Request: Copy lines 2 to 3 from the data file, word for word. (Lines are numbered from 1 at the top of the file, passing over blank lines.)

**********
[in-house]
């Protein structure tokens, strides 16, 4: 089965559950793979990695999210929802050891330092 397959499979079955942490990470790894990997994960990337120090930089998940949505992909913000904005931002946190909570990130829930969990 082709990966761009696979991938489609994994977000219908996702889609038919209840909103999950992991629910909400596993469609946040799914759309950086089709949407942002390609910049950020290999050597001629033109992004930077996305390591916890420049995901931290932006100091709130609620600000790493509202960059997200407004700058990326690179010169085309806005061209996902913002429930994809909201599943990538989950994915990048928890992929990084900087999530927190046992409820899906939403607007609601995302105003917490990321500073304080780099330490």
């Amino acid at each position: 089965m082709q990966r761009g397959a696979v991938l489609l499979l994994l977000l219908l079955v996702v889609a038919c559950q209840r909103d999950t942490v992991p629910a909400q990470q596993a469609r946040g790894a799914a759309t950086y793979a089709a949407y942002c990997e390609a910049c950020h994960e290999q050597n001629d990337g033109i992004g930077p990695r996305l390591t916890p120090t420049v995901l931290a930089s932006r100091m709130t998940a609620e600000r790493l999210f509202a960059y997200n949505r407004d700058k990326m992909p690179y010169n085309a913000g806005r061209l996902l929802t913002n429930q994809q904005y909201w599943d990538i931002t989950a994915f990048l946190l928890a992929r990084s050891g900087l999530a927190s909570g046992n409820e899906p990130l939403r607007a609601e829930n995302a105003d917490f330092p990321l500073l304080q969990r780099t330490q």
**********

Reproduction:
């Protein structure tokens, strides 16, 4: 089965559950793979990695999210929802050891330092 397959499979079955942490990470790894990997994960990337120090930089998940949505992909913000904005931002946190909570990130829930969990 082709990966761009696979991938489609994994977000219908996702889609038919209840909103999950992991629910909400596993469609946040799914759309950086089709949407942002390609910049950020290999050597001629033109992004930077996305390591916890420049995901931290932006100091709130609620600000790493509202960059997200407004700058990326690179010169085309806005061209996902913002429930994809909201599943990538989950994915990048928890992929990084900087999530927190046992409820899906939403607007609601995302105003917490990321500073304080780099330490």
């Amino acid at each position: 089965m082709q990966r761009g397959a696979v991938l489609l499979l994994l977000l219908l079955v996702v889609a038919c559950q209840r909103d999950t942490v992991p629910a909400q990470q596993a469609r946040g790894a799914a759309t950086y793979a089709a949407y942002c990997e390609a910049c950020h994960e290999q050597n001629d990337g033109i992004g930077p990695r996305l390591t916890p120090t420049v995901l931290a930089s932006r100091m709130t998940a609620e600000r790493l999210f509202a960059y997200n949505r407004d700058k990326m992909p690179y010169n085309a913000g806005r061209l996902l929802t913002n429930q994809q904005y909201w599943d990538i931002t989950a994915f990048l946190l928890a992929r990084s050891g900087l999530a927190s909570g046992n409820e899906p990130l939403r607007a609601e829930n995302a105003d917490f330092p990321l500073l304080q969990r780099t330490q």